There are many ways to compare vehicles, such as power or efficiency. For over 100 years, fuel economy measurement has been in terms of miles per gallon — the distance you can travel using one gallon of fuel. When comparing two vehicles, it’s easy to see that a 30-mpg vehicle will use more fuel than a 45-mpg vehicle. You can even use mpg to determine how well you’re driving or how well your engine is running by simply dividing your mileage by how much fuel you use.
With alternative fuel vehicles came the introduction of a new fuel economy measurement — MPGe, or miles per gallon equivalent. But what is MPGe? This measurement is used for plug-in hybrid electric vehicles, extended-range electric vehicles and battery electric vehicles (PHEV, EREV, and BEV), as well as hydrogen fuel cell vehicles, compressed natural gas vehicles and liquefied natural gas vehicles (HFCV, CNGV, and LNGV). How can you possibly compare fuel economy among these vehicles? That’s where MPGe comes in.
Unlike regular gasoline-powered internal combustion engine vehicles, plug-in vehicles use rechargeable battery packs for part or all of their motive energy. This presents a bit of a problem when it comes to comparing fuel economy, because gasoline and electricity aren’t measured in the same way. Gasoline and diesel are measured in gallons, while electricity is measured in kilowatt-hours (kWh). The fuel economy of plug-in vehicles is therefore measured in kilowatt-hours per 100 miles (kWh/100mi).
Comparing the energy usage of vehicles with dissimilar fuel sources is a challenge. To address it in 2010, the Environmental Protection Agency came up with a way to compare different fuels based on their energy content — miles per gallon equivalent. Two new vehicles were on the market, the Nissan LEAF and the Chevrolet Volt, which didn’t fall into the normal window sticker calculation for miles per gallon.
How To Calculate MPGe
So how is MPGe calculated? To calculate miles per gallon equivalent, you first need to know the gallon gasoline equivalent (GGE). GGE was created by the National Institute of Standards and Technology in 1994 originally to help figure out the fuel efficiency of natural gas powered cars. Knowing the GGE gives us a common denominator for comparison of MPGe to MPG.
For plug-in vehicles, 33.7 kWh of electricity is 1 GGE, and for hydrogen fuel cell vehicles, 1 kg H2 is 1 GGE. Next, you simply calculate how far the vehicle can travel on 1 GGE. For example, if an electric vehicle can drive 75 miles using 33.7 kWh of electricity then the MPGe calculation is 75, or the same as a gas powered car that gets 75 MPG.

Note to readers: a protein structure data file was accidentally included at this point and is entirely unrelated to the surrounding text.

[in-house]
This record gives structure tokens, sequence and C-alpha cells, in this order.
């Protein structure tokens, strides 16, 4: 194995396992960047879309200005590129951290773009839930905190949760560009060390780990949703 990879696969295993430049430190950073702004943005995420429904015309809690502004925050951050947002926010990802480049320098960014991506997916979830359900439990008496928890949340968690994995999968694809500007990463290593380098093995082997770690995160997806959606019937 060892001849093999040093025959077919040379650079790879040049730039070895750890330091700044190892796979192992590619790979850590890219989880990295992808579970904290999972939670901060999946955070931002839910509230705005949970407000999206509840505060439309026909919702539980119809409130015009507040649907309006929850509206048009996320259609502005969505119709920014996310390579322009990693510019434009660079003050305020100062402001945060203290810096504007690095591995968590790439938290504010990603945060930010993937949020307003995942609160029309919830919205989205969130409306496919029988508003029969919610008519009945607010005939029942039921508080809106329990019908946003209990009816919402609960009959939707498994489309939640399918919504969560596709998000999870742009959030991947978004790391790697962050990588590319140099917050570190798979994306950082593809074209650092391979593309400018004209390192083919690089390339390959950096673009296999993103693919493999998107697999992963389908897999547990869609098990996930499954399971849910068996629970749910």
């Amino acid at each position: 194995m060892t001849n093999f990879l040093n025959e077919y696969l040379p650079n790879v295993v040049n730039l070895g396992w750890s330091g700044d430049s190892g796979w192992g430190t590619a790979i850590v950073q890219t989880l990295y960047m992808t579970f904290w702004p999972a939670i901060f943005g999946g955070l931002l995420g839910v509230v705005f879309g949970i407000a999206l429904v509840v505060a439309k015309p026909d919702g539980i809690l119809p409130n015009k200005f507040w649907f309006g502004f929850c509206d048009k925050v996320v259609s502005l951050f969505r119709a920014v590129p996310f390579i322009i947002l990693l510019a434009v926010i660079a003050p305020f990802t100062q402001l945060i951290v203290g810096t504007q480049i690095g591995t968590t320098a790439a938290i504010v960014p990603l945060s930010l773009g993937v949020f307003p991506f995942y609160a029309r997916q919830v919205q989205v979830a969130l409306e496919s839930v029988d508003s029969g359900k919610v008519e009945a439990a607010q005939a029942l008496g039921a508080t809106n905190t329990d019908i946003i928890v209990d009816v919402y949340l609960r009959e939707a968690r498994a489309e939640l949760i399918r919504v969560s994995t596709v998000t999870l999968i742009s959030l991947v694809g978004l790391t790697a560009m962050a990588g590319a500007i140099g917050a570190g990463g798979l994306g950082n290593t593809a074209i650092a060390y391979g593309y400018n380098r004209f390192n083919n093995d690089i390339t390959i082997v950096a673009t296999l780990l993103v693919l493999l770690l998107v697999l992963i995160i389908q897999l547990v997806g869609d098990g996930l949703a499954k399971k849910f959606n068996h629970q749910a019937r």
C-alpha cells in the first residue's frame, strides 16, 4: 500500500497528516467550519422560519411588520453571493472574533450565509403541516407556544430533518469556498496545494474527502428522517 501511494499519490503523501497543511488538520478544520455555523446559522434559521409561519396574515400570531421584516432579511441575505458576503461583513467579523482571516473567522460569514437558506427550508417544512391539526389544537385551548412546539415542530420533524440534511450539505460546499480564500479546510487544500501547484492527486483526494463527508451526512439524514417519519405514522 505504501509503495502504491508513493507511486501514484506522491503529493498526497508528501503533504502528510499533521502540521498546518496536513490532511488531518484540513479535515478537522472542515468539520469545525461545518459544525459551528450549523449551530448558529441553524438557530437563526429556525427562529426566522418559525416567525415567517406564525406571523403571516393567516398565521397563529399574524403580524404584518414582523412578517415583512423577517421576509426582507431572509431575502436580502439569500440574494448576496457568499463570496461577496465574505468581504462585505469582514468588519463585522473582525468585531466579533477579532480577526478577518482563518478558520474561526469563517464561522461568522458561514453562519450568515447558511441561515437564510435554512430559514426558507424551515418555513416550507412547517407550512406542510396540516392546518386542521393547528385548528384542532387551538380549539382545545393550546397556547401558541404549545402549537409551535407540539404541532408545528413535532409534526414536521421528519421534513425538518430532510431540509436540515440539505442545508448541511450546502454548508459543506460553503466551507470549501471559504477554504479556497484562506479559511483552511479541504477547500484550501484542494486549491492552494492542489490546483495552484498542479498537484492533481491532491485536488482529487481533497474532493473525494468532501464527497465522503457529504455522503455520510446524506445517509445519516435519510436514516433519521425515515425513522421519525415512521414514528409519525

Here are a few modern electric vehicles and their official MPGe ratings:
- 2023 Audi Q4 e-tron – 103 MPGe (112 city/ 94 highway)
- 2023 BMW i4 eDrive40 Gran Coupe – 109 MPGe (109 city/ 108 highway)
- 2023 Cadillac LYRIQ – 89 MPGe (97 city/ 82 highway)
- 2023 Chevrolet Bolt EV – 120 MPGe (131 city/ 109 highway)
- 2023 Hyundai Kona Electric – 120 MPGe (134 city/ 106 highway)
- 2023 Kia EV6 – 117 MPGe (136 city/ 100 highway)
- 2023 Kia Niro Electric – 113 MPGe (118 city/ 107 highway)
- 2023 Lucid AIr – 140 MPGe (141 city/ 140 highway)
- 2023 Mercedes-Benz EQS 450 4Matic – 103 MPGe (101 city/ 105 highway)
- 2023 Nissan LEAF – 111 MPGe (123 city/ 99 highway)
- 2023 Porsche Taycan GTS – 83 MPGe (83 city/ 82 highway)
- 2023 Subaru Solterra AWD – 104 MPGe (114 city/ 94 highway)
- 2023 Tesla Model 3 – 131 MPGe (134 city/ 126 highway)
- 2023 Toyota bZ4X – 119 MPGe (131 city/ 107 highway)
- 2023 Volkswagen ID.4 – 107 MPGe (115 city/ 99 highway)
MPGe can vary based on vehicle design, weight, drivetrain efficiency, and other engineering factors just like a gasoline powered vehicle.
How Can You Use MPGe?
Now you know what MPGe is, but what can you use it for? It’s not like you can use it to compare how much it will cost to refuel or recharge, because these numbers don’t translate to anything useful. You can, however, compare the efficiency and environmental impact of different vehicles that use alternative fuel before making a purchase decision. In that way it is just as useful as comparing MPG numbers for gas or diesel powered vehicles when shopping for a new ride.
Whether you already own one or you’re looking into buying an alternative fuel vehicle, how much energy you really need to get from place to place might surprise you.
Check out all the fuel & emission system parts available on NAPAOnline or trust one of our 17,000 NAPA AutoCare locations for routine maintenance and repairs. For more information on alternative fuel vehicles and learning how is MPGe calculated, chat with a knowledgeable expert at your local NAPA Auto Parts store.
Photo courtesy of Flickr.
Ben has been taking things apart since he was 5, and putting them back together again since he was 8. After dabbling in DIY repairs at home and on the farm, he found his calling in the CGCC Automobile Repair program. After he held his ASE CMAT for 10 years, Ben decided he needed a change. Now, he writes on automotive topics across the web and around the world, including new automotive technology, transportation legislation, emissions, fuel economy and auto repair.